Should the Giants Re-Sign Tim Lincecum, and at What Cost?

Martin TelleriaSenior Analyst IIIOctober 6, 2013

The Giants should bring Lincecum for at least one more season.
The Giants should bring Lincecum for at least one more season.Thearon W. Henderson/Getty Images

With Hunter Pence now locked up for the foreseeable future, the San Francisco Giants will now shift their focus to coming to terms with the San Francisco icon known as Tim Lincecum, a move which would be prudent, but only at the right price.

What is the right price, however, for a two-time Cy Young Award-winning pitcher who in theory should be entering the prime of his career but instead has fallen on the worst of times at the worst possible time?

That’s the million-dollar question, one that the Giants would be wise to take their time answering.

While Lincecum is expected to test the open market and see how far his value extends, he will most likely find that the grass isn’t always greener on the other side.

As it stands, the best option for all parties involved would be for the Giants to extend Lincecum a qualifying offer, which is an average of the top 125 contracts in baseball, as reported by Jason Collette of The deal would pay him $14 million next season and leave him eligible to test the market once again at the end of the season.

The last two years have proven to be underwhelming at best, and the market for undersized pitchers with control issues and decreasing velocity will ultimately prove to be just as underwhelming as his recent performances.

Still, the track record is staggering, and giving up on a guy who once exemplified the gold standard of pitching would be far too shortsighted. While he wasn’t special by any means this season, it was a vast improvement over the debacle that was 2012.

He gave up fewer home runs and walks, improved on his strikeout total and even trimmed his ERA from 5.18—the highest among all qualified starters—to 4.37. He’s just starting to figure out how to pitch with his decreasing raw skills, and I believe that the Giants are curious enough to see if he and pitching coach Dave Righetti can piece together the next stage in his career.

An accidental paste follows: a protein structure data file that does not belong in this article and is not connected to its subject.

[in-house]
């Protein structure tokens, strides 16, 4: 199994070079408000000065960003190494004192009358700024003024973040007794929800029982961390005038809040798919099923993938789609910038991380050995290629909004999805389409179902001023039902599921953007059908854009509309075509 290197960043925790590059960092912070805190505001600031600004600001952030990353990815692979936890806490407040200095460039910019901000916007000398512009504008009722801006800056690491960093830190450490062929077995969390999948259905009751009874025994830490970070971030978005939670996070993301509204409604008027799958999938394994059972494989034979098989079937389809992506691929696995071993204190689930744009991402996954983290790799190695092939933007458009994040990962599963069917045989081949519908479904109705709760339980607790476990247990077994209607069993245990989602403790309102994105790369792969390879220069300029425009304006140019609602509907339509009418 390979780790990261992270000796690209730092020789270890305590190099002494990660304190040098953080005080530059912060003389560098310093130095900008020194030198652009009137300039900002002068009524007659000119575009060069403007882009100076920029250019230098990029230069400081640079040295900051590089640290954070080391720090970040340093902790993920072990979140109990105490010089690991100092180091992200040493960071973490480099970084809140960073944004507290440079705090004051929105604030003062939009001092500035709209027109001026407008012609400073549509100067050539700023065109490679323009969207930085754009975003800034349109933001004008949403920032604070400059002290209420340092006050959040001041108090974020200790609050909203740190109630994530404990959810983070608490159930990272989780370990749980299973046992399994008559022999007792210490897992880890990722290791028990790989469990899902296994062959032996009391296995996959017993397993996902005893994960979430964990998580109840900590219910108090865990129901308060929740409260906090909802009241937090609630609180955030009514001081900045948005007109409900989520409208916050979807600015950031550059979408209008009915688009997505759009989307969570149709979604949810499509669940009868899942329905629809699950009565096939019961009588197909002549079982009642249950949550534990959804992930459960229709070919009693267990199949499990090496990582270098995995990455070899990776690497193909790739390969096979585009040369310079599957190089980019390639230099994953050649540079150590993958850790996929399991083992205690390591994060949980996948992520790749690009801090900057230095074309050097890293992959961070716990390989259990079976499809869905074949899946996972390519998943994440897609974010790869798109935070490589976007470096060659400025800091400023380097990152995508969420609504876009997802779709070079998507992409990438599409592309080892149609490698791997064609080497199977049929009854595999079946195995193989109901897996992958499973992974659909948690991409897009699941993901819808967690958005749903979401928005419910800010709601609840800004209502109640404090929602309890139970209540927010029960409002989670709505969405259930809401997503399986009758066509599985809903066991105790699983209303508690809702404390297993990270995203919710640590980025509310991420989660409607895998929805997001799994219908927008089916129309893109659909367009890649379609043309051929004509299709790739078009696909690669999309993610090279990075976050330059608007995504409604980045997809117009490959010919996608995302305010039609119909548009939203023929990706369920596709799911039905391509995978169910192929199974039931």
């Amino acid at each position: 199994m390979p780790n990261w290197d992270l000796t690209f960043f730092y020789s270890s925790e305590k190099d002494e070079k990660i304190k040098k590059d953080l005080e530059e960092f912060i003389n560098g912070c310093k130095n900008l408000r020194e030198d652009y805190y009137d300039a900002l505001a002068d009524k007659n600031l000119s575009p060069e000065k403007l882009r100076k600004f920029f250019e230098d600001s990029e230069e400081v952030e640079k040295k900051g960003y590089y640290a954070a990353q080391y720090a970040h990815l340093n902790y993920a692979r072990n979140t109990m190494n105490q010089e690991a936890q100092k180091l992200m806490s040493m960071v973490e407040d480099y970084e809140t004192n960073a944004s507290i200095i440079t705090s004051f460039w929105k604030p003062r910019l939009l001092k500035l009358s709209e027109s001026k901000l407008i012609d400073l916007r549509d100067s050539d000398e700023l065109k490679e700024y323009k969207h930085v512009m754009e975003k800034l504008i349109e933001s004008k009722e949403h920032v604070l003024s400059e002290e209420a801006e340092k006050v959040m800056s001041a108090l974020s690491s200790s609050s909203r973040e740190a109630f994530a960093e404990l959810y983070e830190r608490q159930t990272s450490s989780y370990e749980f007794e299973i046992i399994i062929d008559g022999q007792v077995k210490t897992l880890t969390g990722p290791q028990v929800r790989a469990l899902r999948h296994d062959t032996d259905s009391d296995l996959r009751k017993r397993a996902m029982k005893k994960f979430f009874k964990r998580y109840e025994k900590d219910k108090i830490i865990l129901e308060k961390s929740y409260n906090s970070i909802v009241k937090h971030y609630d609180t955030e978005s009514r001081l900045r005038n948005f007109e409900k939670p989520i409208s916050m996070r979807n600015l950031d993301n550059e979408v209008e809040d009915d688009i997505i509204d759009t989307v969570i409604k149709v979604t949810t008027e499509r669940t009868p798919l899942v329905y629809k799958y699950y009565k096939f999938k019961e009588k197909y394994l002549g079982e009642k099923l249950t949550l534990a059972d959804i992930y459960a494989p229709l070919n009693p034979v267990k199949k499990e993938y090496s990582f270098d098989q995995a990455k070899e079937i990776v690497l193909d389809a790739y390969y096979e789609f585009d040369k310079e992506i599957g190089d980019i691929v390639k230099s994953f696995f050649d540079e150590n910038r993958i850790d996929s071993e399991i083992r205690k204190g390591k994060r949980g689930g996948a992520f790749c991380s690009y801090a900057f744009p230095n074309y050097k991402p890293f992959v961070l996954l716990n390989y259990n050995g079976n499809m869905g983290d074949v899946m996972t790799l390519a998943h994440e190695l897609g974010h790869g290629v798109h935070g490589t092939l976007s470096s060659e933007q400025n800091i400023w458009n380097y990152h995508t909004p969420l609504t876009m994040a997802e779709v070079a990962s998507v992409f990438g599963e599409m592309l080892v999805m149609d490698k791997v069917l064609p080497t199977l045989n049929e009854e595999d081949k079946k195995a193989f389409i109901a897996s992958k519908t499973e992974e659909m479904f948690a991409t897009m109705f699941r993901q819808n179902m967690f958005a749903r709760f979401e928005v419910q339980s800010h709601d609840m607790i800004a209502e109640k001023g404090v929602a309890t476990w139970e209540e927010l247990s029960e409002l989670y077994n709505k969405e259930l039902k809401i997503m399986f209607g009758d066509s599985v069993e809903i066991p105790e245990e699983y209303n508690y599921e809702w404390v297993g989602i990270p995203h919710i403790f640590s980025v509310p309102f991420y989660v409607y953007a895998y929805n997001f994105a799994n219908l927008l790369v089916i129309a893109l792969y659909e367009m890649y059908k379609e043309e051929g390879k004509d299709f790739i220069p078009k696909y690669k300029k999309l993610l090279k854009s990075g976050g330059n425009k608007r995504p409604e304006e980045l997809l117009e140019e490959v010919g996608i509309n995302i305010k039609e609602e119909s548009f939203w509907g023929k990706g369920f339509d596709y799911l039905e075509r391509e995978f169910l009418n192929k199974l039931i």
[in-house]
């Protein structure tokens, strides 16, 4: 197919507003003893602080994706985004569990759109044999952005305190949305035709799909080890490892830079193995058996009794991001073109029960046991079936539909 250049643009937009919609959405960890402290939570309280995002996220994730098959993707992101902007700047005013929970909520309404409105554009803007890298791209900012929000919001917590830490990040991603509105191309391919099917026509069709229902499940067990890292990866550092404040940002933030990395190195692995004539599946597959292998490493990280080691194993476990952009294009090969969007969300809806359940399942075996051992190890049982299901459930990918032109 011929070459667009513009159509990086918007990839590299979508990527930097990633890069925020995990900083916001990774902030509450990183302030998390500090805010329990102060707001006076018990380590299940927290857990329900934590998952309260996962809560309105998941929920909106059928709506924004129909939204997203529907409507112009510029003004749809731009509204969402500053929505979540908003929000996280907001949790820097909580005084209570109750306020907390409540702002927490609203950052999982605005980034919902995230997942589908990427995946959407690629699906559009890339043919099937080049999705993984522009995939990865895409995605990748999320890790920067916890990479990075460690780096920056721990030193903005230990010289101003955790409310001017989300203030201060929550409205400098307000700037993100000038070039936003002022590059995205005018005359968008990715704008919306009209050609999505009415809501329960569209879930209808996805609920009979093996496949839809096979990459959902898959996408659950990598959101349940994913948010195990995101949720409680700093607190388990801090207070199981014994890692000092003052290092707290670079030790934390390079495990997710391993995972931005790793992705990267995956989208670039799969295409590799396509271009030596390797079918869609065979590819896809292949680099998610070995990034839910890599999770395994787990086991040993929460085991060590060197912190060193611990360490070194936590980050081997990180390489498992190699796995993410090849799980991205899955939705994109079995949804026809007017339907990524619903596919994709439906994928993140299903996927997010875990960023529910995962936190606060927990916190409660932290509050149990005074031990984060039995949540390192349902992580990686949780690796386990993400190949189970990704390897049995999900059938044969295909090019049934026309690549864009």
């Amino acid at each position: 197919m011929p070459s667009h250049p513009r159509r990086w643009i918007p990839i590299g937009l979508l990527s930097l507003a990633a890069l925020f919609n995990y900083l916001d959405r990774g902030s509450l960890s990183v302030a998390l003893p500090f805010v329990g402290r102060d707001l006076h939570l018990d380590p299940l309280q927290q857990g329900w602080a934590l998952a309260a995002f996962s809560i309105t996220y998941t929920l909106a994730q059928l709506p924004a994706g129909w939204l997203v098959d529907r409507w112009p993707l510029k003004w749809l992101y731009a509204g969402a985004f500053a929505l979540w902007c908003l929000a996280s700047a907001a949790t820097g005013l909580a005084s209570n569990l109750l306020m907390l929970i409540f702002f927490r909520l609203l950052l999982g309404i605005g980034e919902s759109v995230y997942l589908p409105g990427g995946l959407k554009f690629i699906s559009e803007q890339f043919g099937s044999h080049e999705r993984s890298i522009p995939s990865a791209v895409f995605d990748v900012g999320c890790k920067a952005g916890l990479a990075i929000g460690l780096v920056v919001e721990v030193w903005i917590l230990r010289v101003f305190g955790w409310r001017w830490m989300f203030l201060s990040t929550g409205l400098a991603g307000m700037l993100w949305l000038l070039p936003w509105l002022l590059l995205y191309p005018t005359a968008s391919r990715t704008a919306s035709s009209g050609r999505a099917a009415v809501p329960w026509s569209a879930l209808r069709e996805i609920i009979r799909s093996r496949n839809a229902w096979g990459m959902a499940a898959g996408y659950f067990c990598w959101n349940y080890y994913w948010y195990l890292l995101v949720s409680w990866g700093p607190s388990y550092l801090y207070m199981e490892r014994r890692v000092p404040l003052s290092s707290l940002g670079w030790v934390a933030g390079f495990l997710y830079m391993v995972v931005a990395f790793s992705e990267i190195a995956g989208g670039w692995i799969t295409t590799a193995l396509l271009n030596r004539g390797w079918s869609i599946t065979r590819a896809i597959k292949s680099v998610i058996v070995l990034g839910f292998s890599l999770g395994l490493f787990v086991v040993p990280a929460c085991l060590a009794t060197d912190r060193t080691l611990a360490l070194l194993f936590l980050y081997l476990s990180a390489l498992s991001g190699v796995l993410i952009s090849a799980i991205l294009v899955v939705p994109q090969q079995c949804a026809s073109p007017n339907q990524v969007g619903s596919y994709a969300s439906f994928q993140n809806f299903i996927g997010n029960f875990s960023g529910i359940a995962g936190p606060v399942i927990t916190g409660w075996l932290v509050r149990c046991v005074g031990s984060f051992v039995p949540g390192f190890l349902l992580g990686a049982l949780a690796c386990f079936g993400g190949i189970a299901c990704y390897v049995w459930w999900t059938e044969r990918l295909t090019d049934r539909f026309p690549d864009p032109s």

For Lincecum, accepting the qualifying offer would allow him to build on last season and in the process, raise his market value. While the $100 million offer the Giants offered him at the beginning of 2012 will probably never come to fruition again, a good year would at least help salvage some of his value.

Re-signing Lincecum for at least one more year would be wise for the Giants for a number of reasons.

SAN FRANCISCO, CA - SEPTEMBER 26:  Two San Francisco Giants fans show their support for soon to be free-agent Giants' pitcher Tim Lincecum #55 prior ot the start of a Major League Baseball game between the Los Angeles Dodgers and San Francisco Giants at A
Thearon W. Henderson/Getty Images

His connection with the fans is greater than any other player on the team, and he’s a huge draw, as the photo above shows. Even with his struggles the last two seasons, he’s received unwavering support. Helping to win two World Series and winning two Cy Youngs will do that. The promise of ticket sales alone is enough to justify the contract.

Also, as stated before, his performance did improve and he did finish the season on a high note, going 5-3 in his last 11 starts. There is enough promise in him figuring it out to keep him on board.

Lincecum is still as dirty as ever and possesses above-average stuff. Control is still an issue, and the stats aren’t likely to change if he can’t rectify that problem. Strides were made, however, and his value to the Giants extends past just the field.

A one-year deal for above-market value is the smartest thing both sides could do.